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Another Kind of Personal Touch in Service Design

March 31, 2017

Last weekend, I visited (for the first time) New York City. I’m passionate about history and the highlight was going to the Statue of Liberty and the historical immigration center on Ellis Island.

 

At the historical immigration center on Ellis Island, my wife and I took a guided tour offered by the National Park Service. Our guide was an old gentleman (in his late 60s – early 70s). He explained the history of the place and tried to give us a glimpse on how the immigrants who passed through Ellis Island felt during the process of entering / immigrating to the US.

 

 

Throughout this exercise of empathizing with the people who passed through that immigration center 100 years ago, the guide referred several times to a 17-year-old girl who came from (what is today) Slovakia and came on board a steamer that left from Germany.

 

In my mind, this was a typical example of using a persona to make the image more vivid. It also reminded me of the identifiable victim effect – where people are more likely to engage in charitable donations when they are presented with the image of only one “victim” than when presented with hard-numbers on the thousands of “victims”.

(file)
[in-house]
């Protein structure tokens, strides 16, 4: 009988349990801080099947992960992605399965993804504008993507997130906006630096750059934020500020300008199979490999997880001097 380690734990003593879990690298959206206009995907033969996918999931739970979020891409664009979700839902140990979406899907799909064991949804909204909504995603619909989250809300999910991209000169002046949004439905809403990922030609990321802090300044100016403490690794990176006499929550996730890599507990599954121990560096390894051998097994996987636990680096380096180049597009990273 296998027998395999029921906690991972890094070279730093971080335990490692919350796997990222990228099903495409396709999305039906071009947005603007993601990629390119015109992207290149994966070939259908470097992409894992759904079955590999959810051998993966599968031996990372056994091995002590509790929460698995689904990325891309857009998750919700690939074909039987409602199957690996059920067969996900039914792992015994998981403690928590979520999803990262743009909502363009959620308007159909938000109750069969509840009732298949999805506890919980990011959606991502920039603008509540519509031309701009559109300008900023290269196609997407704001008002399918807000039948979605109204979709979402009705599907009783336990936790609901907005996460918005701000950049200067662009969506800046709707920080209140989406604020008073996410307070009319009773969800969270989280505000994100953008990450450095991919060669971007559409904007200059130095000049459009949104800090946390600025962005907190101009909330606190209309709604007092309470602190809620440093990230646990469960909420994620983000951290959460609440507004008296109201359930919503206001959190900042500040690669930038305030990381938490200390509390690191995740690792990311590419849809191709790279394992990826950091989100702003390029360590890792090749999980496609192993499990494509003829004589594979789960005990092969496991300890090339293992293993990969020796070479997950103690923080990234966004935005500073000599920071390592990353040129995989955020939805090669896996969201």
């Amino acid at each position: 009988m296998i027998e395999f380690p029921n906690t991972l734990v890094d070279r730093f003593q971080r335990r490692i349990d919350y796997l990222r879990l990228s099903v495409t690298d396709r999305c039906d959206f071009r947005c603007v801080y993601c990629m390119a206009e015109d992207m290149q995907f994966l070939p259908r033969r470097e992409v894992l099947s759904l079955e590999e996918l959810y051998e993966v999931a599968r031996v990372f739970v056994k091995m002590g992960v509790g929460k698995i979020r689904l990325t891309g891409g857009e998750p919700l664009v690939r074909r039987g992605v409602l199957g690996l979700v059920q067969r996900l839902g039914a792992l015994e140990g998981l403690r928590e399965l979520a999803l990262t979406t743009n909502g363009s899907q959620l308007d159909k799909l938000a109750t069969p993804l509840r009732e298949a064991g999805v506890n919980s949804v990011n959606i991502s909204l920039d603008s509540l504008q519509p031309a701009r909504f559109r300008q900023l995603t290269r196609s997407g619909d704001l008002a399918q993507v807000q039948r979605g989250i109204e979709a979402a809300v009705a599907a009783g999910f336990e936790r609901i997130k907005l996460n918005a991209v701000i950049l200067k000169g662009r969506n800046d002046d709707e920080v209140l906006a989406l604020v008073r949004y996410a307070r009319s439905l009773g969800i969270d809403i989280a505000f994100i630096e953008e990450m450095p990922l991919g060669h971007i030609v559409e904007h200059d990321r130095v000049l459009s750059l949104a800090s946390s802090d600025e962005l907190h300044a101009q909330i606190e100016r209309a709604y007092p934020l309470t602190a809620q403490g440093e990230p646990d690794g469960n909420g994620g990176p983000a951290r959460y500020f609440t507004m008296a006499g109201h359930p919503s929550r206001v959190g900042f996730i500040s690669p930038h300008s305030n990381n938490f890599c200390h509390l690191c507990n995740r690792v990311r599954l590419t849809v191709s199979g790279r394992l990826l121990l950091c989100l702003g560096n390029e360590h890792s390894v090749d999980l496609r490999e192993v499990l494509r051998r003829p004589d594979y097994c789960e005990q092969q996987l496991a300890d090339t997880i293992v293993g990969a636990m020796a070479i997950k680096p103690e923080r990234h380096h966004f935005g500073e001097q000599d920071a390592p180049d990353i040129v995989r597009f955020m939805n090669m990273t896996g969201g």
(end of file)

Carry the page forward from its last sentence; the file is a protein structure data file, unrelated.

Simply put, I believed that the guide was using some well-established tools of creating emotional engagement.

 

The tour ended with the guide reading out the manifesto (paper-work) of the 17-year-old girl from Slovakia and giving some additional information on the last steps immigrants had to take before entering the USA.

 

At the very end, the guide gave us some additional information that girl’s life after immigrating to the US. She married her childhood best friend (who already was in the US at the time she came). They had two daughters and one of them married a (another) Slovak immigrant. Our guide was their son.

 

Throughout the tour, the old gentleman guide told us the story of his grandmother’s immigration to the US through Ellis Island.

 

Now, that’s a different kind of personal touch in service design!

 

The guide told us that the other guides at Ellis Island are descendants of people who immigrated through the same immigration center. Each of the guides uses their ancestor’s real story to illustrate their tours.

 

This different kind of personal touch in service design makes sense for the clients, as well. It is said that 1 in 4 Americans living today is related to someone who came in the US through Ellis Island. Some of the tourists who visit Ellis Island do so in an endeavor of tracking their ancestors’ paths. – actually, the guide asked the group: “who has ancestors who came in through Ellis Island?” and approx. 25-30% of people raised their hands.

 

The main learning is that, when designing a service, a personal touch from the service provider adds to the authenticity of the service. This is equally valuable as tailoring a service to clients’ needs and wants.

 

Ellis Island Immigration Center.

 

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